Thru-Hike

from Mexico to Canada in 5 months 8 days

It’s the journey that counts … 

Tristan Oliver

Click the arrow at  left to play the video!

Pacific Crest Trail Map

The Pacific Crest Trail

Many people have asked me if I am training for this. ( I wrote this before I started the hike; I did complete it in one go.)  The answer is yes, but I consider it more like preparation. There are many aspects that require my attention and there has been a learning curve in striking a balance between preparation and flexibility. 

Most of my time has been spent working so that I am financially free to do this, and researching. Researching gear, the trail, logistics, food, costs, other hiker’s experiences, etc. I have found the trail journals to be the most valuable resource as they allow me to see what mistakes previous hikers made and what they would do differently next time. They also offer a window into the mental and physical challenges day in and day out.

Mentally I am confident and as prepared as I can imagine for agonizing times but the real test will be on the trail. Physically I am confident in my strength and endurance, but again, the day after day demand on my body will be unknown until I am well on my way. As a swimmer, jogger, and bike rider I am well-conditioned.  An active lifestyle lends itself to being well prepared for a multitude of challenges. My focus is not on getting into any kind of peak shape, but in being able to keep an average 20 mile per day pace. Ultimately the hike itself will be what conditions me. What I want my body to get used to is the weight and strain of a pack while hiking. I am aiming for a base weight (everything but food and water) of 15 lbs.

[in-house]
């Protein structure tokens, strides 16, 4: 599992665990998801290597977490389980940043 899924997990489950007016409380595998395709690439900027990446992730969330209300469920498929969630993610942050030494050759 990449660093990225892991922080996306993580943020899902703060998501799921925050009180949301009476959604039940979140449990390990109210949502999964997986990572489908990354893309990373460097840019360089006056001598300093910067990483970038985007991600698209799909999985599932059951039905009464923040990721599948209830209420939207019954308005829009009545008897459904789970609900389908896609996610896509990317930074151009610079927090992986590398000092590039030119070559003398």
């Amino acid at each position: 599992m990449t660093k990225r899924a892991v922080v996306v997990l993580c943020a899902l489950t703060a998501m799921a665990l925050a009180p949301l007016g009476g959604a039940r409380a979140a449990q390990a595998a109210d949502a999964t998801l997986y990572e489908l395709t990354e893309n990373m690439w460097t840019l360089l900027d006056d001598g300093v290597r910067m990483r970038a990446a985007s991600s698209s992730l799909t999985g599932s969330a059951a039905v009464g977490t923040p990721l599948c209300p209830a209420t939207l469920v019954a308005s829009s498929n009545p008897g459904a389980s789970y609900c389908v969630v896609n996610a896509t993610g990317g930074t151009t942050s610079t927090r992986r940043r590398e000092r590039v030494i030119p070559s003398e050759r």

I have the luxury of eating almost whatever I want now as much of the hike will find me burning more calories than I consume. Therefore, I will be resupplying mostly along the trail with supplemental packages mailed to me. This will give me flexibility in choices as well as freshness. Cooking dinner at home with just one pot and trying different meals has been interesting. The rice-a-roni boxes are easy and filling. So is basic pasta. 

A good deal of time was spent researching trail shoes. It seemed critical to me that I get it right from the beginning. Luckily, I had two excellent running stores to go to. Both diagnosed me as a neutral runner with slight pronation and a high arch. I bought the Brooks Cascadia Trail Running shoes with inserts and have worn them every single day since December. They feel great. I run in them and have hiked in them and I am very happy so far.

I am already knowledgeable in first aid, orienteering, and survival but I plan to enroll in an ice axe fall arrest / snow skills course for the high Sierras. I would rather be prepared and confident and not use it than to take a chance. I will have a GPS tracking device in case of emergencies and for the peace of mind of loved ones. Much to the dismay of some well-meaning (if not misinformed) friends, I will NOT be carrying a machete, cross-bow, bullwhip, chinese throwing stars, rifle or handgun. I will take my chances fending off any predators with my charm, hiking poles, knife and B.O.

 


Listen to the interview with Tristan by Pacific Outdoors